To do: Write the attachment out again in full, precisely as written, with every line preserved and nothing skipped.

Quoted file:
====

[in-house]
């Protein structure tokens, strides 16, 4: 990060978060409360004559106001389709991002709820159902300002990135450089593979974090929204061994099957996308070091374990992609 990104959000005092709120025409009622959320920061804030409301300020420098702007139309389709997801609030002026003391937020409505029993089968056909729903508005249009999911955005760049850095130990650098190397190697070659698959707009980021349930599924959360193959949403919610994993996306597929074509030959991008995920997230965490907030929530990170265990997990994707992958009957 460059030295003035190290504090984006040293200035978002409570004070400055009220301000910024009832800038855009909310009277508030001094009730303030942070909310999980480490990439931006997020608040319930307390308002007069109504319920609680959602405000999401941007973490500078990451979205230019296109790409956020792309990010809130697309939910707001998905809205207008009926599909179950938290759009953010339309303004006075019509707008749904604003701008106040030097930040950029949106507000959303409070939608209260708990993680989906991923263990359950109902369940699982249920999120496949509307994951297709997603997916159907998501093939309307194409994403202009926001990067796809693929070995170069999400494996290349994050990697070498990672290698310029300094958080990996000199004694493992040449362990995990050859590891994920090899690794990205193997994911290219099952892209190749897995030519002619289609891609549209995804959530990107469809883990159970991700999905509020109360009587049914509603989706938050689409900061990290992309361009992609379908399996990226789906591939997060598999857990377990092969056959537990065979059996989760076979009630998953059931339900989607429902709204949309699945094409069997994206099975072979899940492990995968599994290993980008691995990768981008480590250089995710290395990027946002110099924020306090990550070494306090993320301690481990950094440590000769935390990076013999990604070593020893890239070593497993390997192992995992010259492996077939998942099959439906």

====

[in-house]
């Protein structure tokens, strides 16, 4: 990060978060409360004559106001389709991002709820159902300002990135450089593979974090929204061994099957996308070091374990992609 990104959000005092709120025409009622959320920061804030409301300020420098702007139309389709997801609030002026003391937020409505029993089968056909729903508005249009999911955005760049850095130990650098190397190697070659698959707009980021349930599924959360193959949403919610994993996306597929074509030959991008995920997230965490907030929530990170265990997990994707992958009957 460059030295003035190290504090984006040293200035978002409570004070400055009220301000910024009832800038855009909310009277508030001094009730303030942070909310999980480490990439931006997020608040319930307390308002007069109504319920609680959602405000999401941007973490500078990451979205230019296109790409956020792309990010809130697309939910707001998905809205207008009926599909179950938290759009953010339309303004006075019509707008749904604003701008106040030097930040950029949106507000959303409070939608209260708990993680989906991923263990359950109902369940699982249920999120496949509307994951297709997603997916159907998501093939309307194409994403202009926001990067796809693929070995170069999400494996290349994050990697070498990672290698310029300094958080990996000199004694493992040449362990995990050859590891994920090899690794990205193997994911290219099952892209190749897995030519002619289609891609549209995804959530990107469809883990159970991700999905509020109360009587049914509603989706938050689409900061990290992309361009992609379908399996990226789906591939997060598999857990377990092969056959537990065979059996989760076979009630998953059931339900989607429902709204949309699945094409069997994206099975072979899940492990995968599994290993980008691995990768981008480590250089995710290395990027946002110099924020306090990550070494306090993320301690481990950094440590000769935390990076013999990604070593020893890239070593497993390997192992995992010259492996077939998942099959439906």